Choose an analytics tool

When it comes to choosing an analytics tool, you have many to choose from. Here are a few that can help you get started:

  • Localytics: A much praised analytics tool tailored specifically for mobile apps.
  • Google Analytics: Google’s famous web analytics tools is also handy when it comes to mobile analytics.
  • Mixpanel: A fine analytics tool that has decent segmentation and reporting features with highly granular data.
  • Segment.io: This tool will help you consolidate data from different tools, including Google Analytics, Mixpanel, and KISSMetrics.

You can find a more-detailed list of analytics tools here.

“website sins” that makes clients turn their back to you

Through surfing into hundreds and hundreds of websites, I faced technical, structural as well as design-related deficiencies that can be a strong reason for reducing visitors or any kind of decreasing traffic. Some people believe SEO is a magic wand that makes visitors stream right in to the net and convert them to customers. Well, that’s partly true, and you might increase the number of visitors for a while. But besides all SEO efforts, there are some issues that have to be addressed on the website itself as a one-time optimization job. SEO is not the target; it’s a tool that leads people to you. But eventually, SEO alone will not make them customers. Here are some reasons I found during analyzing websites:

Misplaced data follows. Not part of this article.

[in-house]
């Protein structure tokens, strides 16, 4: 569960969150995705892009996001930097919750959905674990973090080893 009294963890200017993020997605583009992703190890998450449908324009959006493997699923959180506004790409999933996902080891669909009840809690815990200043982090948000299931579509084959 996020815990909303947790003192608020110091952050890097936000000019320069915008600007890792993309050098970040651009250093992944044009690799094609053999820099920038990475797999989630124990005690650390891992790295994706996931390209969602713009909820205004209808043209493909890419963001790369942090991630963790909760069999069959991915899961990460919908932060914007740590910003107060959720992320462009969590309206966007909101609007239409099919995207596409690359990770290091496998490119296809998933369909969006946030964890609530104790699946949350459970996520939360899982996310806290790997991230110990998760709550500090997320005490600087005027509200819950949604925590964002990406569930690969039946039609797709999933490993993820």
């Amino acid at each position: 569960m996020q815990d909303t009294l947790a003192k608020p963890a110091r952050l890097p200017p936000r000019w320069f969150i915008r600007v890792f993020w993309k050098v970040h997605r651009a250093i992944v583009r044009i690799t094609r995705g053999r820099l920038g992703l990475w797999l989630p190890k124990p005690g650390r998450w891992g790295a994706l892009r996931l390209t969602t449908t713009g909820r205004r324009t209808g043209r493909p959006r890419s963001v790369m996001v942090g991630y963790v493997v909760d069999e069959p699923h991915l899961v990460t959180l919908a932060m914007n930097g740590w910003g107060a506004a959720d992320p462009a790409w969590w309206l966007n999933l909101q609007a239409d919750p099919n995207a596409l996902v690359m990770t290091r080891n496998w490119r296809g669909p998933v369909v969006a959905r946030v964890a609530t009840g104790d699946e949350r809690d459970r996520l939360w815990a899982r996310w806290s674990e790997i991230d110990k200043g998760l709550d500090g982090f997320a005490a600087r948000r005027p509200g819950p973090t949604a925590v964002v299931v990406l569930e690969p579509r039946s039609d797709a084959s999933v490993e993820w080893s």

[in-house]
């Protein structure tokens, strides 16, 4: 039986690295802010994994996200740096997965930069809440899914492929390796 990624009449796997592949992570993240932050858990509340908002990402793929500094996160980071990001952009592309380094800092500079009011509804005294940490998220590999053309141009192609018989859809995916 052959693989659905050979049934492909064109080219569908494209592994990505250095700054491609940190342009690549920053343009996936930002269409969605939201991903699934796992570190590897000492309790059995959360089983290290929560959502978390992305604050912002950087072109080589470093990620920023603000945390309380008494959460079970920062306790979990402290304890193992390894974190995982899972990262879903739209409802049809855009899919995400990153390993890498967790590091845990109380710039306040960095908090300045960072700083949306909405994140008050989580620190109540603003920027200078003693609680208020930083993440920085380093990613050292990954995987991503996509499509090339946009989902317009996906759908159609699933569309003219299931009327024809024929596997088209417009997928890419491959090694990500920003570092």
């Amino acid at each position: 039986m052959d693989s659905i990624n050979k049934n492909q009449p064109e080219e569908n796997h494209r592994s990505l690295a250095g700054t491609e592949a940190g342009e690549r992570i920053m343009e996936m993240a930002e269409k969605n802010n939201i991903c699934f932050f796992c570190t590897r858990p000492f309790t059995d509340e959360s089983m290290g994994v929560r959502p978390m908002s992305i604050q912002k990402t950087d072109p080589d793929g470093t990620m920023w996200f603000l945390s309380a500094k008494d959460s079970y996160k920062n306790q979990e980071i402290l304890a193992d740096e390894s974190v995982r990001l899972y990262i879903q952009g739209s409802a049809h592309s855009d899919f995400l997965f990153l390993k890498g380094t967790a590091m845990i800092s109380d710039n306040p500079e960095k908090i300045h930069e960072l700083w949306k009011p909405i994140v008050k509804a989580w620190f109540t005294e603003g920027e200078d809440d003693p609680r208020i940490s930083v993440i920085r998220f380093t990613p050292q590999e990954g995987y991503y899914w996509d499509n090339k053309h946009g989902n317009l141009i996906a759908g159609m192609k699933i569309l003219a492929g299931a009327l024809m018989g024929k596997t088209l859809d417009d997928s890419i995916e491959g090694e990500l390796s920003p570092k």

1. A website has to be responsive. As more than 51% of online visitors are using mobile devices to connect, Google actually penalizes websites that are not responsive. Websites that lack in this domain are losing the greatest share of the market.
2. Homepages should convey the message of your business. Great banners with turgid slogans are not going to be very attractive these days. You might use the simplest design and a common slang tongue for your motto, but if you do this professionally, this will take effect, that’s for sure. The homepage is the most important page, so it must catch users’ attention and make them stay on the website and dig further. The content must be customer-oriented; i.e. you must say what you can do for the visitor, not how great you are. For instance, most modern websites show client testimonials on their home, which is strongly encouraging other users to make use of your services.